In Durham, getting out and about to enjoy the community is a pretty accessible thing to do.  There are dozens of public parks and low- and no-cost options.  Now one of Durham's public golf courses is making the game of golf more accessible from a financial point of view, too.

Starting tomorrow, and the last Friday evening of each Summer month, families of up to five people can come out and play golf at Hillandale Golf Course for just $35. The offer includes 2 golf carts, and tee times starting at 6 PM.

“We want to have families get outside, talk and laugh together, and enjoy some great golf,” said Donna Kimball of Hillandale. “There’s no pressure to play in a hurry. You can play as many holes as you can get in before dark, and the kids don’t even have to whisper when someone is putting!”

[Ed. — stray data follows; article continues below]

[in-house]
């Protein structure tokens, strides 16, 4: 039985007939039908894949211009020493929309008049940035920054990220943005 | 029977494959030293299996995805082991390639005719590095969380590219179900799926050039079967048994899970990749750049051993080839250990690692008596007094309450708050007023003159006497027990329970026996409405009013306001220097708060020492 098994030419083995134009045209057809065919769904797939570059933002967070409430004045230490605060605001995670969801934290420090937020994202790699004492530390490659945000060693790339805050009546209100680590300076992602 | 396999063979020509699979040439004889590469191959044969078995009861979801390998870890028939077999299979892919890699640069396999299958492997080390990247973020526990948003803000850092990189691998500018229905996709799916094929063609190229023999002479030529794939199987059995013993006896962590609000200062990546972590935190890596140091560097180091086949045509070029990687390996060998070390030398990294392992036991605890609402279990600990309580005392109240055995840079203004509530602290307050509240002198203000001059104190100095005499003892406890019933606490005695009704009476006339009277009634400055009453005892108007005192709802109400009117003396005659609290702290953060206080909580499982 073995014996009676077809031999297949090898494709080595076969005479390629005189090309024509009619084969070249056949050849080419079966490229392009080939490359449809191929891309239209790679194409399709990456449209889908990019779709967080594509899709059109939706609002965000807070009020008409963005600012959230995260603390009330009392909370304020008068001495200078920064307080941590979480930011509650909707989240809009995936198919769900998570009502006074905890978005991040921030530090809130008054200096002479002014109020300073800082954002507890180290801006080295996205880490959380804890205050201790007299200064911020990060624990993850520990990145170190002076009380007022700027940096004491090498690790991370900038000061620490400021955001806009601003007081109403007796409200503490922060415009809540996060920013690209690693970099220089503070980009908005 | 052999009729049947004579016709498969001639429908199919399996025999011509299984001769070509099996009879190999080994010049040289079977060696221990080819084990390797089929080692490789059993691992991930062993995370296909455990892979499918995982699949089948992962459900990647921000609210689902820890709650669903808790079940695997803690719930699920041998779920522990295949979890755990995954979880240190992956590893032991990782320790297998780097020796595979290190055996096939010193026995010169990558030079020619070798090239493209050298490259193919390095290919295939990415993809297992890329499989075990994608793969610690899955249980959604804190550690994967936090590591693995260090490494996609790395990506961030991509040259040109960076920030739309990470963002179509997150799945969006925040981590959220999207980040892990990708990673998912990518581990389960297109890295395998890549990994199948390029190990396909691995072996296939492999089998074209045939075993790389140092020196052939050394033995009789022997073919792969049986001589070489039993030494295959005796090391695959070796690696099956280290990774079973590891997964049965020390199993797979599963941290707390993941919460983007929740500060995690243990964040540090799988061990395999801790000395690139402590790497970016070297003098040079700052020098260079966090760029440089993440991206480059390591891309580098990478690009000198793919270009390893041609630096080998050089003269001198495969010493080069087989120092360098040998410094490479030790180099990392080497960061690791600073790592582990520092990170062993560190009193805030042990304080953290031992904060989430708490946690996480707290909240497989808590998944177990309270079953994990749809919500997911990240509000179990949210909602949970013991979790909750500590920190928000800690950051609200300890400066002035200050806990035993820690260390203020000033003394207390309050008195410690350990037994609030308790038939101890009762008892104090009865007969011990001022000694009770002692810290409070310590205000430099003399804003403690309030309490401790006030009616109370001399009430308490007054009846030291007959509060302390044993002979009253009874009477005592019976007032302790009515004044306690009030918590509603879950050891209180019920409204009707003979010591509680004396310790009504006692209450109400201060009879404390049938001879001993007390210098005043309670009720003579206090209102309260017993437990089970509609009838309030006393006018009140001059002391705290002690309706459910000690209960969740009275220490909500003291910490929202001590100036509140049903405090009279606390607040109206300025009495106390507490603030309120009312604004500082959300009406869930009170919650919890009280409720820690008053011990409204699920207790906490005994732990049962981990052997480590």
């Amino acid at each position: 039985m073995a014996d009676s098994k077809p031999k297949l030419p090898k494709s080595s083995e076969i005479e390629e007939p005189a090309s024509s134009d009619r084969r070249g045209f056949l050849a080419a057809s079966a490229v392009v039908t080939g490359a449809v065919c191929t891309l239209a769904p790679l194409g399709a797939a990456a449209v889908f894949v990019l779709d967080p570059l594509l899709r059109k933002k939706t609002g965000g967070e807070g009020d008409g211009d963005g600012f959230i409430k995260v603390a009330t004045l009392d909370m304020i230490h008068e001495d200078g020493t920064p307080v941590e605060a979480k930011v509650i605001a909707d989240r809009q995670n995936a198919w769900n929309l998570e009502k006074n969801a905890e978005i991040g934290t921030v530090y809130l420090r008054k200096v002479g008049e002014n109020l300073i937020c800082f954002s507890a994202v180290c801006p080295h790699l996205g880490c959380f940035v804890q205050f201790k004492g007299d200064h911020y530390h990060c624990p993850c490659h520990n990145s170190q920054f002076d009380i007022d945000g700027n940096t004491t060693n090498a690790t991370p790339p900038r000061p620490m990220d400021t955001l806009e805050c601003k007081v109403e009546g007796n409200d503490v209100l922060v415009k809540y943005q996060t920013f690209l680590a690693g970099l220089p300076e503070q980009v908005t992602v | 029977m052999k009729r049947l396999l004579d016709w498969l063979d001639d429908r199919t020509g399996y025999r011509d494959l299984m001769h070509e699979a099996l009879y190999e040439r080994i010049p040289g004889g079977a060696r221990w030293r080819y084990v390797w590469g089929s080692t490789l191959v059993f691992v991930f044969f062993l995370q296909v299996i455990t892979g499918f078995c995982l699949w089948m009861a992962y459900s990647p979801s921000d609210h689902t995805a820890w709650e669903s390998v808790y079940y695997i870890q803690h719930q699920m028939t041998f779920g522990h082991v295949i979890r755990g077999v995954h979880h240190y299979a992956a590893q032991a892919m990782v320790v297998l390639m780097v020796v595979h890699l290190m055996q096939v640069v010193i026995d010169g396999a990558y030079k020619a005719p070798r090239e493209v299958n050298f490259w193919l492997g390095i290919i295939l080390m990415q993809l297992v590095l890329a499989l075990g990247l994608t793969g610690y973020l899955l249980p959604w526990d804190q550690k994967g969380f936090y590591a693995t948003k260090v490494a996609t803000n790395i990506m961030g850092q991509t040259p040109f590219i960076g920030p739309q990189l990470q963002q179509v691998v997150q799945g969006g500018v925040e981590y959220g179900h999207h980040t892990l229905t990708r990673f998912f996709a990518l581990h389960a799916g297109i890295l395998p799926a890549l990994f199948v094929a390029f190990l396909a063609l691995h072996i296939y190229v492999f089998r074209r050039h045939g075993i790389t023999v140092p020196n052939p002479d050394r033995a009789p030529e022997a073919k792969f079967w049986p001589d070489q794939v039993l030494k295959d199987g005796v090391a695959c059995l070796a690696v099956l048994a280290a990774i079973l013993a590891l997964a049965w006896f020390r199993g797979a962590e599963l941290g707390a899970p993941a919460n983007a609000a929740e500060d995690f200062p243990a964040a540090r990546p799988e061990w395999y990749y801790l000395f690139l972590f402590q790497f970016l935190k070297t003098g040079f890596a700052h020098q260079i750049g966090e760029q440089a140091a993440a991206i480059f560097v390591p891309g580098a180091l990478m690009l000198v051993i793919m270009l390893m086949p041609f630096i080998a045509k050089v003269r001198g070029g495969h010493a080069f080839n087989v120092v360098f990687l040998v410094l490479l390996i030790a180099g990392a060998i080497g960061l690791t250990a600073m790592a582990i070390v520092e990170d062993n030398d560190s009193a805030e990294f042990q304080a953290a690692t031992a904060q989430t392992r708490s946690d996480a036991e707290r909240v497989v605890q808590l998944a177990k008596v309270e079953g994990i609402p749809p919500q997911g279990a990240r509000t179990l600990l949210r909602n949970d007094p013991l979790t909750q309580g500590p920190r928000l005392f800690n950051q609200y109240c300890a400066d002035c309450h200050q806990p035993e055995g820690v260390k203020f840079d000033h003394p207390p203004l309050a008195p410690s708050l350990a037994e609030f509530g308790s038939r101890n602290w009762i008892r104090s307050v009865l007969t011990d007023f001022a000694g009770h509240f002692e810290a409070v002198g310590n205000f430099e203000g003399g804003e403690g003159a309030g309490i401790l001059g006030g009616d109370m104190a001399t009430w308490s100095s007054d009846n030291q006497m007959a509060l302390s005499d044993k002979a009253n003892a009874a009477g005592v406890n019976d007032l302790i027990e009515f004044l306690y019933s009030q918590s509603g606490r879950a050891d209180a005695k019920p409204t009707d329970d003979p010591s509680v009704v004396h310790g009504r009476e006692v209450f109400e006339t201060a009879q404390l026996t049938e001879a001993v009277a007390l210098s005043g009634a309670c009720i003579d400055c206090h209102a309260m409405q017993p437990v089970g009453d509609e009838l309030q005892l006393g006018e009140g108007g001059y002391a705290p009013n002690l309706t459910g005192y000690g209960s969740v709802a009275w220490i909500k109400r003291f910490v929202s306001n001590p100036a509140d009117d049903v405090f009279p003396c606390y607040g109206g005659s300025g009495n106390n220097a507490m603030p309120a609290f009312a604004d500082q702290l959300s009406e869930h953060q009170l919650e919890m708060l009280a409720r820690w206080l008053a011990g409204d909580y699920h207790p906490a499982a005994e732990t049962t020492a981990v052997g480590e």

Friday Family Fun Days are June 28th, July 26th and August 30th.  To book a tee time, call the Hillandale Pro Shop at 919-286-4211.

Learn more about all the golfing opportunities in Durham online.

Monday, June 24, 2013

Durham Tech Receives $100,000 Grant for software to help students stay on track

A commitment to learning is pervasive in Durham.  Aside from the well known universities in Durham, Durham Technical Community College is also here, and it is both a gateway for some on the path to a four year degree, as well as a destination for those seeking certificates and a less traditional secondary education path.  The latter just got a big leg up.